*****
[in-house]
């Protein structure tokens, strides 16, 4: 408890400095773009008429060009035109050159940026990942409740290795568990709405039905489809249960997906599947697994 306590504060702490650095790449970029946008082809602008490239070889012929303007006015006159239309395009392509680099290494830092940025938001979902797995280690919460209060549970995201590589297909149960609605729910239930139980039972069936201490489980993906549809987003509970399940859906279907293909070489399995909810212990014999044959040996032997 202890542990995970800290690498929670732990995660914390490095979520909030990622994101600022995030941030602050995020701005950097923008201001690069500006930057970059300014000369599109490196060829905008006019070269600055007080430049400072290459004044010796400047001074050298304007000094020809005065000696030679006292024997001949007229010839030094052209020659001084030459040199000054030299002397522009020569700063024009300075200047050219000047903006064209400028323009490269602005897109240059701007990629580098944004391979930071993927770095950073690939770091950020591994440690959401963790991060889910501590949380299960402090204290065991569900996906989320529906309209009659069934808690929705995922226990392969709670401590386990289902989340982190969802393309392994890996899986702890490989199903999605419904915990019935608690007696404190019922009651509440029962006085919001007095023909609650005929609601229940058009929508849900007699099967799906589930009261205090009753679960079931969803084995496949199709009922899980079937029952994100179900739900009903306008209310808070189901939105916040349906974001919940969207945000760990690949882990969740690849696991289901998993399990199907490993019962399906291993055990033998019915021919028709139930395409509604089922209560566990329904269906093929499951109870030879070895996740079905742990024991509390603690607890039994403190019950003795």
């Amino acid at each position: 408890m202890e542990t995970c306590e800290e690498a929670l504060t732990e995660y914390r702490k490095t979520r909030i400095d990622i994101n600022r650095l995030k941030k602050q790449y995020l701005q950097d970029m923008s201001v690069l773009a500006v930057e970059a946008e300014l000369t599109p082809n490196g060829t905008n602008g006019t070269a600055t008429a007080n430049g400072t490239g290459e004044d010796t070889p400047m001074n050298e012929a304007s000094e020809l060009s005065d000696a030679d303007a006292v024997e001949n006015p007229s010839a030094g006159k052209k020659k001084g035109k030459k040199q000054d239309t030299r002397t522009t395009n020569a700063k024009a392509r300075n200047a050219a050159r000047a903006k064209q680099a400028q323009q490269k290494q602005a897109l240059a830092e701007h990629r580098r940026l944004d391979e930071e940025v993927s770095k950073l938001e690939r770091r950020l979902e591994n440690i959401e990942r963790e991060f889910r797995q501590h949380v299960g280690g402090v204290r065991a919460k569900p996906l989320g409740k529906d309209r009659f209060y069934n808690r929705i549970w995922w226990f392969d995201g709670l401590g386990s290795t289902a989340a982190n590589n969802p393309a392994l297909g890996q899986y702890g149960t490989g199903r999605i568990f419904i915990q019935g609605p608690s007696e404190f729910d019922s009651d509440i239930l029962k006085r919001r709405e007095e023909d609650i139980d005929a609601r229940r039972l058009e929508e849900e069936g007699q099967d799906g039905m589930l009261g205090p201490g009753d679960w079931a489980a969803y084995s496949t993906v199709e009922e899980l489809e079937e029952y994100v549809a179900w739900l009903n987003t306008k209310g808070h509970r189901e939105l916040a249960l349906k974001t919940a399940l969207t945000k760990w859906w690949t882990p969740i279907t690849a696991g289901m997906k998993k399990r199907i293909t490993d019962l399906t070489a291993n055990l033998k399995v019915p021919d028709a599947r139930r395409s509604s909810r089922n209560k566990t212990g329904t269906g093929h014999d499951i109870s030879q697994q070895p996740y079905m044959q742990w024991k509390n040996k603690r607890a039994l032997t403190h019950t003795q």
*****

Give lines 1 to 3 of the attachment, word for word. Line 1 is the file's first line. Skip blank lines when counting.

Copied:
[in-house]
């Protein structure tokens, strides 16, 4: 408890400095773009008429060009035109050159940026990942409740290795568990709405039905489809249960997906599947697994 306590504060702490650095790449970029946008082809602008490239070889012929303007006015006159239309395009392509680099290494830092940025938001979902797995280690919460209060549970995201590589297909149960609605729910239930139980039972069936201490489980993906549809987003509970399940859906279907293909070489399995909810212990014999044959040996032997 202890542990995970800290690498929670732990995660914390490095979520909030990622994101600022995030941030602050995020701005950097923008201001690069500006930057970059300014000369599109490196060829905008006019070269600055007080430049400072290459004044010796400047001074050298304007000094020809005065000696030679006292024997001949007229010839030094052209020659001084030459040199000054030299002397522009020569700063024009300075200047050219000047903006064209400028323009490269602005897109240059701007990629580098944004391979930071993927770095950073690939770091950020591994440690959401963790991060889910501590949380299960402090204290065991569900996906989320529906309209009659069934808690929705995922226990392969709670401590386990289902989340982190969802393309392994890996899986702890490989199903999605419904915990019935608690007696404190019922009651509440029962006085919001007095023909609650005929609601229940058009929508849900007699099967799906589930009261205090009753679960079931969803084995496949199709009922899980079937029952994100179900739900009903306008209310808070189901939105916040349906974001919940969207945000760990690949882990969740690849696991289901998993399990199907490993019962399906291993055990033998019915021919028709139930395409509604089922209560566990329904269906093929499951109870030879070895996740079905742990024991509390603690607890039994403190019950003795």
């Amino acid at each position: 408890m202890e542990t995970c306590e800290e690498a929670l504060t732990e995660y914390r702490k490095t979520r909030i400095d990622i994101n600022r650095l995030k941030k602050q790449y995020l701005q950097d970029m923008s201001v690069l773009a500006v930057e970059a946008e300014l000369t599109p082809n490196g060829t905008n602008g006019t070269a600055t008429a007080n430049g400072t490239g290459e004044d010796t070889p400047m001074n050298e012929a304007s000094e020809l060009s005065d000696a030679d303007a006292v024997e001949n006015p007229s010839a030094g006159k052209k020659k001084g035109k030459k040199q000054d239309t030299r002397t522009t395009n020569a700063k024009a392509r300075n200047a050219a050159r000047a903006k064209q680099a400028q323009q490269k290494q602005a897109l240059a830092e701007h990629r580098r940026l944004d391979e930071e940025v993927s770095k950073l938001e690939r770091r950020l979902e591994n440690i959401e990942r963790e991060f889910r797995q501590h949380v299960g280690g402090v204290r065991a919460k569900p996906l989320g409740k529906d309209r009659f209060y069934n808690r929705i549970w995922w226990f392969d995201g709670l401590g386990s290795t289902a989340a982190n590589n969802p393309a392994l297909g890996q899986y702890g149960t490989g199903r999605i568990f419904i915990q019935g609605p608690s007696e404190f729910d019922s009651d509440i239930l029962k006085r919001r709405e007095e023909d609650i139980d005929a609601r229940r039972l058009e929508e849900e069936g007699q099967d799906g039905m589930l009261g205090p201490g009753d679960w079931a489980a969803y084995s496949t993906v199709e009922e899980l489809e079937e029952y994100v549809a179900w739900l009903n987003t306008k209310g808070h509970r189901e939105l916040a249960l349906k974001t919940a399940l969207t945000k760990w859906w690949t882990p969740i279907t690849a696991g289901m997906k998993k399990r199907i293909t490993d019962l399906t070489a291993n055990l033998k399995v019915p021919d028709a599947r139930r395409s509604s909810r089922n209560k566990t212990g329904t269906g093929h014999d499951i109870s030879q697994q070895p996740y079905m044959q742990w024991k509390n040996k603690r607890a039994l032997t403190h019950t003795q």